President of SMATT, Shermaine Wickham-Howe

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It’s not unusual for Shermaine Wickham-Howe to leave her Kelly Village home to drive the length and breadth of the country, bringing relief to single mothers in need.

Whether, delivering food, medication, personal care items, clothing, or even furniture and appliances, the president and founder of the Single Mothers Association of T&T, (SMATT), has made it her duty to answer that call whenever it comes.

Sometimes answering that call could mean visiting the home of a single mother wee hours of the morning to ensure a baby has milk and pampers.

Even as Wickham-Howe allowed Guardian Media’s cameras to accompany her on one of her daily runs, she stopped by a businessman with whom she has been trying to negotiate 30 apartments for single mothers who are having difficulty maintaining roofs over their heads.

The problems experienced from one single mother to another, she noted, varied, and with the pandemic, some of those problems were compounded.

“Some of the challenges and needs that we have encountered are, rental issues, lack of food, and if the mothers are COVID positive or even in quarantine, they don’t have many persons to really support them and get them items and stuff, so we have been trying to make packages and drop them off at their homes to support at a time like this,” Wickham-Howe disclosed.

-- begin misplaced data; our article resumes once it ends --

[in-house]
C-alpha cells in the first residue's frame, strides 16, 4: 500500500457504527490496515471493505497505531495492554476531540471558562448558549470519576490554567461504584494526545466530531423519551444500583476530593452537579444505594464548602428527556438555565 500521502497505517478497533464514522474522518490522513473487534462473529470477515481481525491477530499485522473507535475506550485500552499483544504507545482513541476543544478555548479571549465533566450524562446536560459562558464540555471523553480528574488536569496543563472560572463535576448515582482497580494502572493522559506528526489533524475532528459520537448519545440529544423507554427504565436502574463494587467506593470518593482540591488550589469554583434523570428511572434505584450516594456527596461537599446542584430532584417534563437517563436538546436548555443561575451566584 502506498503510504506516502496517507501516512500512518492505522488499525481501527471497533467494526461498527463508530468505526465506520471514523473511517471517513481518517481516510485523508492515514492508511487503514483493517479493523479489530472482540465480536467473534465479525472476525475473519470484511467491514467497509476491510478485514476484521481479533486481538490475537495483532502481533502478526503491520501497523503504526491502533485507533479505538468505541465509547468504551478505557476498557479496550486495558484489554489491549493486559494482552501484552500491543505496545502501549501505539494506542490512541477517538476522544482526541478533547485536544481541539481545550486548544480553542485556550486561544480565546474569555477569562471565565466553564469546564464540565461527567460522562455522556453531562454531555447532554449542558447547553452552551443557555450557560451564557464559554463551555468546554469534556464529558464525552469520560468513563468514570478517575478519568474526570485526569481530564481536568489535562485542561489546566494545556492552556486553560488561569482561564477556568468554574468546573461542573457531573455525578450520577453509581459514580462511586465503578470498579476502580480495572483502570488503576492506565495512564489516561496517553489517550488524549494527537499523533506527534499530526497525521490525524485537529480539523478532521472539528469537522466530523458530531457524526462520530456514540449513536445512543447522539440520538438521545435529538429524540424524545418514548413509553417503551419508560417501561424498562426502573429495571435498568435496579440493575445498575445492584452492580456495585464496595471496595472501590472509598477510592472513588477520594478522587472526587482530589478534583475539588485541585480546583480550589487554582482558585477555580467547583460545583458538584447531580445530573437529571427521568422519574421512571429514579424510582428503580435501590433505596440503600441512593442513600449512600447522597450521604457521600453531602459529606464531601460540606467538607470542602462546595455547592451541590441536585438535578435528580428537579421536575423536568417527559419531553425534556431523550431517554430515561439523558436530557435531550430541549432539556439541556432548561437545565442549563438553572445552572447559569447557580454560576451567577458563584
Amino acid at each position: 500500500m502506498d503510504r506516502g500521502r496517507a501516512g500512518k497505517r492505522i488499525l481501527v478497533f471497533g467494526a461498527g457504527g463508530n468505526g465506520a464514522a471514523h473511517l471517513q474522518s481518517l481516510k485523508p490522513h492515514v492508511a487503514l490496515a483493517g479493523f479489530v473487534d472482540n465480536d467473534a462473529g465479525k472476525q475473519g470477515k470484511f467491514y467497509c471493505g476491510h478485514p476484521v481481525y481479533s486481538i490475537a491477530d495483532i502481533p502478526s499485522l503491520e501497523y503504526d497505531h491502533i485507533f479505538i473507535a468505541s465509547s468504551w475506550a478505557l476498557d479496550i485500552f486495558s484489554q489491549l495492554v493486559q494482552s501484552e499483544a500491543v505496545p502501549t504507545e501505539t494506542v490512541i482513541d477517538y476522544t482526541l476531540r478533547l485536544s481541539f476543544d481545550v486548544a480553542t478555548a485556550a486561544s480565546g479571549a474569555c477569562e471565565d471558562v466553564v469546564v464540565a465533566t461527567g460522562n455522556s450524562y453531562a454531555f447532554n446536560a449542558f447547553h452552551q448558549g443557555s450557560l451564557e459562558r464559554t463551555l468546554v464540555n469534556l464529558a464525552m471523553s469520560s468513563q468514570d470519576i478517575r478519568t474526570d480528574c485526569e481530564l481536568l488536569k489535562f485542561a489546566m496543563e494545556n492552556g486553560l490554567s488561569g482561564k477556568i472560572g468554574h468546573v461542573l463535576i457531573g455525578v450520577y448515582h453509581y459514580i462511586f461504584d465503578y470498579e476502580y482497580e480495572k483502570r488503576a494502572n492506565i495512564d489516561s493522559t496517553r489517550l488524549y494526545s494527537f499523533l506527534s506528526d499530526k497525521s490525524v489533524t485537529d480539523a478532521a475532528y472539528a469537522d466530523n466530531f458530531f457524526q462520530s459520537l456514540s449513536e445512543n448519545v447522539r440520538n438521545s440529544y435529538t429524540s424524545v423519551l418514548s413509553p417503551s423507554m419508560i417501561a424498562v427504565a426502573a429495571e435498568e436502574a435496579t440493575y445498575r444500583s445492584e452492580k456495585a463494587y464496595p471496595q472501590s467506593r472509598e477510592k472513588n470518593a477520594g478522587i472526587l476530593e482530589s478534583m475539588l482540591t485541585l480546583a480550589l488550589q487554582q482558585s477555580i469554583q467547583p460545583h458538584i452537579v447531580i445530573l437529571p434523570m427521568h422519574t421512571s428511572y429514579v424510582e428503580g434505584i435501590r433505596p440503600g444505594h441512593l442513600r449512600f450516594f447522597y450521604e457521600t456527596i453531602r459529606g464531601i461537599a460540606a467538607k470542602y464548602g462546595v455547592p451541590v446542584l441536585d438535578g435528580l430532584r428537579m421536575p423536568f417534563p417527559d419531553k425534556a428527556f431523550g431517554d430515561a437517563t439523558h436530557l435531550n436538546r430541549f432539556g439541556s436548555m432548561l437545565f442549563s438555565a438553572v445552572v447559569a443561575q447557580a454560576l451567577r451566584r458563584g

In addition, she said education in many of these single mother households had been forced to take a back seat.

“One of their challenges is, children not having devices to be online for their classes,” she lamented.

Describing the situation as heart-rending in most cases, Wickham-Howe said the current economic and social climate in the country, brought on by the pandemic, had taken a severe toll on women in general, but for single mothers who already had to play the roles of both parents, the weight of the world was now on their shoulders.

As a result, she said, most did not only require material provision but also emotional and mental support, which her organisation was also prepared to render.

“Even moral support from within our membership forums and reminding each other that we are not alone during this pandemic season,” she expressed.

The single mother of two does not deny, it’s a tough job trying to meet every need as many single mothers required assistance, too many to count, but knowing all too well the challenges faced by women in her shoes, Wickham-Howe said, tough job or not, someone had to do it, because in life it was about that human service to others, a lesson instilled in her from a young age.

“When I was younger, I saw my grandmother show a lot of care and support to people while I was a child. And now that I have grown, I have learned that life is not about us, it’s about others. When we realise that the life that we are living is not about us and it’s to serve others, that’s when we are truly representing Christ and that’s why I do what I do.”